So, how can we explain the fact that people tend to buy more stuff on an airplane when other people around them buy something first without invoking the idea that some people's minds are controlled by other people's actions?

One possibility is that some people simply don't like to be the only ones buying food or drinks on a plane. But, they lack information about other people's preferences, so they wait for others to reveal those preferences. Once someone reveals that he is willing to buy something, the people who don't like being the first movers obtain new valuable information. They then make the choice to buy a snack or a drink based on that information.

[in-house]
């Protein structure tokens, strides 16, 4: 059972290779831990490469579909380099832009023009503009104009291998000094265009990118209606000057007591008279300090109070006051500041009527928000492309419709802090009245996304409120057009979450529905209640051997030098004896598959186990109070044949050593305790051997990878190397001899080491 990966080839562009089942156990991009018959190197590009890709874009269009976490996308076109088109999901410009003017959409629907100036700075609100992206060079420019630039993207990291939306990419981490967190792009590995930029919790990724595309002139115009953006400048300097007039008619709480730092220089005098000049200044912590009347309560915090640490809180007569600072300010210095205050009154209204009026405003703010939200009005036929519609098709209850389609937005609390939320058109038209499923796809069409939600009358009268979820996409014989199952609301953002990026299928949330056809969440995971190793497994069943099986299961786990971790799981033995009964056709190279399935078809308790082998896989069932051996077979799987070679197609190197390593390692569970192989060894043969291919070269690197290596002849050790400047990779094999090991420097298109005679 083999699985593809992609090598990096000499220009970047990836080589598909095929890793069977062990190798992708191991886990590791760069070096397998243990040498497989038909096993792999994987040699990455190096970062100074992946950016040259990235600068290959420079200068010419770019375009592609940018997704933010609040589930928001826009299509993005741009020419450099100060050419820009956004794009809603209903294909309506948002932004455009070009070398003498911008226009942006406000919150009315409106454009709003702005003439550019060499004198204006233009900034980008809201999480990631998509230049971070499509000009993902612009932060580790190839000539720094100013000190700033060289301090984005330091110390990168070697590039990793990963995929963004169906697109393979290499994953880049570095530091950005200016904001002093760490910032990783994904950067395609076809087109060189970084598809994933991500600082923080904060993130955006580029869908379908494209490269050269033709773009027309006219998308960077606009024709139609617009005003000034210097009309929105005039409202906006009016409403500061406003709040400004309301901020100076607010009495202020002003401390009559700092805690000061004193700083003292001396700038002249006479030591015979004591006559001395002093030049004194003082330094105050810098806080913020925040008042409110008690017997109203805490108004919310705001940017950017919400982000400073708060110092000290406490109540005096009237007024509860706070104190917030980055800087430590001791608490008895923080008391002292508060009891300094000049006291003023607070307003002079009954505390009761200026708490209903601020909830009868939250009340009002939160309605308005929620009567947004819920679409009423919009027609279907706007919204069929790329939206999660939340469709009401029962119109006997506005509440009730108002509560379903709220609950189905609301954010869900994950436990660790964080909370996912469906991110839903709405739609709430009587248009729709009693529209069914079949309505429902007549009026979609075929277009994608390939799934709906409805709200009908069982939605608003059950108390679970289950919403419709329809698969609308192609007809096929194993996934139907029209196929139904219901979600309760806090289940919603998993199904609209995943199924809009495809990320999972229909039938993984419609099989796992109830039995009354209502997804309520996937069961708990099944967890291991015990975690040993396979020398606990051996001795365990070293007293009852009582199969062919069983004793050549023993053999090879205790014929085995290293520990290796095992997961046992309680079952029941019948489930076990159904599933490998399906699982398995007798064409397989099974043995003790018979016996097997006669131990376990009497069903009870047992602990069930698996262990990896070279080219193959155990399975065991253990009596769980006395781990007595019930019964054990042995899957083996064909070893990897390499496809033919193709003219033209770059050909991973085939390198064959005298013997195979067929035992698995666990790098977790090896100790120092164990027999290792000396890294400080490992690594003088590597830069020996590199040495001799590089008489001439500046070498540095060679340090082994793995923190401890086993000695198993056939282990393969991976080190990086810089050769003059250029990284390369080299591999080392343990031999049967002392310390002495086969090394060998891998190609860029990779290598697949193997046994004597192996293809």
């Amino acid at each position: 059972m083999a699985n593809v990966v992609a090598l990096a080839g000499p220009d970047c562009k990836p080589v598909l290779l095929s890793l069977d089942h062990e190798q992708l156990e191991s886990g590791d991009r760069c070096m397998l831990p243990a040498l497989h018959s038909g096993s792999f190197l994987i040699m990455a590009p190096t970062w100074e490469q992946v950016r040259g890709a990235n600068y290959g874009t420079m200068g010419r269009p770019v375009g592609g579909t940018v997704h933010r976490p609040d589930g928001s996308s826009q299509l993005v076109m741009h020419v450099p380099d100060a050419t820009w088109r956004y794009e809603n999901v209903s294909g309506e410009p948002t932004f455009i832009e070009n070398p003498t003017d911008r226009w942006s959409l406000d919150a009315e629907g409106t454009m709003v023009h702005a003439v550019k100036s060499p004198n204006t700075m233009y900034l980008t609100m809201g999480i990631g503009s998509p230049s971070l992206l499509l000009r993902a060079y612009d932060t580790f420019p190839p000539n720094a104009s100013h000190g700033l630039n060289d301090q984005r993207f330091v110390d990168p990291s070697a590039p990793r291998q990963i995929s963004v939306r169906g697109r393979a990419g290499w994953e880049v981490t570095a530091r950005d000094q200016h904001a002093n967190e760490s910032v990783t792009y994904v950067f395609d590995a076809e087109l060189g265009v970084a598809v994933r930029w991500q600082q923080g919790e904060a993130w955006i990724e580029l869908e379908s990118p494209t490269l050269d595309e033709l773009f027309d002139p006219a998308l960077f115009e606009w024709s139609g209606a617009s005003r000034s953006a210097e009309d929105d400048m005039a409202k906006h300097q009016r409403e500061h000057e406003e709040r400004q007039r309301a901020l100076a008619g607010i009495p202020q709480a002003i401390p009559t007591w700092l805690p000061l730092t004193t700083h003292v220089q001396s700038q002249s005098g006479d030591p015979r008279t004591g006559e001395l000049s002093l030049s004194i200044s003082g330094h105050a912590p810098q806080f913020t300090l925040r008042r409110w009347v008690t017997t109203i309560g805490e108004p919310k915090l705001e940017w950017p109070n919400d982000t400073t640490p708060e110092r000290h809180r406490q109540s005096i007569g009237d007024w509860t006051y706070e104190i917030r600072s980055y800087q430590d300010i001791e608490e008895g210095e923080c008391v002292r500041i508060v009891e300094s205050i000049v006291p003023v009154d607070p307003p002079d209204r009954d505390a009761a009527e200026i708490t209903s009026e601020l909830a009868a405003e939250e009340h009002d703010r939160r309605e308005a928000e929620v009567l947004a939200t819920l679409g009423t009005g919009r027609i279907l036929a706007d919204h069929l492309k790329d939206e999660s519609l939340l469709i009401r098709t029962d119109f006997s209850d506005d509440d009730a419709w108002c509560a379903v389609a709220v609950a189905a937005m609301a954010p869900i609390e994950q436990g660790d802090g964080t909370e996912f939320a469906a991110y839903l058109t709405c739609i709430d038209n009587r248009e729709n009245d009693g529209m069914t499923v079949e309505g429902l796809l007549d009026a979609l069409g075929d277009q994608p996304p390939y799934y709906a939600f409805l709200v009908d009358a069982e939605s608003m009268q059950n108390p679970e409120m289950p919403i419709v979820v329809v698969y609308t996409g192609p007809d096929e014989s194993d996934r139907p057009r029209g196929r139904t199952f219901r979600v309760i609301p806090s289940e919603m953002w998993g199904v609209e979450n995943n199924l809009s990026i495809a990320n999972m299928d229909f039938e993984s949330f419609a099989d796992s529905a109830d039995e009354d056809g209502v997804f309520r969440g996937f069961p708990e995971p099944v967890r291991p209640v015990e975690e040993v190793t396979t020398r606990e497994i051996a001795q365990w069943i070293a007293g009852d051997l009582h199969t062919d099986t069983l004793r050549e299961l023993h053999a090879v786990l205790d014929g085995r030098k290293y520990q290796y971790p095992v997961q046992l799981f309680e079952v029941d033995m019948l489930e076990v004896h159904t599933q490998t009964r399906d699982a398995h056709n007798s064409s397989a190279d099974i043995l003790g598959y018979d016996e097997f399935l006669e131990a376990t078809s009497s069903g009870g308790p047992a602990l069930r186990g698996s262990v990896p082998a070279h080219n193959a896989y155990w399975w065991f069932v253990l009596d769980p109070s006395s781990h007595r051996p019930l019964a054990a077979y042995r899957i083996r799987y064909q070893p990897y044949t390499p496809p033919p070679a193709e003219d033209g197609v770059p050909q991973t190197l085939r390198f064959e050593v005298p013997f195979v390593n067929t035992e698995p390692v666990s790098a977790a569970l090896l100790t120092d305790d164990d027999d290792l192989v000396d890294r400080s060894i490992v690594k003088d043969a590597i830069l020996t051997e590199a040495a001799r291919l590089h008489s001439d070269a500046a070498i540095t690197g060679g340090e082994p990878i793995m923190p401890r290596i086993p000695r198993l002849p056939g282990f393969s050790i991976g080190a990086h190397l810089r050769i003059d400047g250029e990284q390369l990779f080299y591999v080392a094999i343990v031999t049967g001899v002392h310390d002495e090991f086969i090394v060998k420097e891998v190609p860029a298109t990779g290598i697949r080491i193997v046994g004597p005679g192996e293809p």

In this interpretation, at no pint did the first movers control the minds of people around them. They simply provided the facts that were used to inform the decisions of people around them. These decisions were controlled by the subjective preferences of the people making the decisions, not by the actions of other people.

We simply can't derive metaphysical conclusions using statistical correlations. The fact that some behaviors occur more frequently than others says nothing about our ability to control our actions. It is simply a historical record of our actions, nothing less and nothing more than that.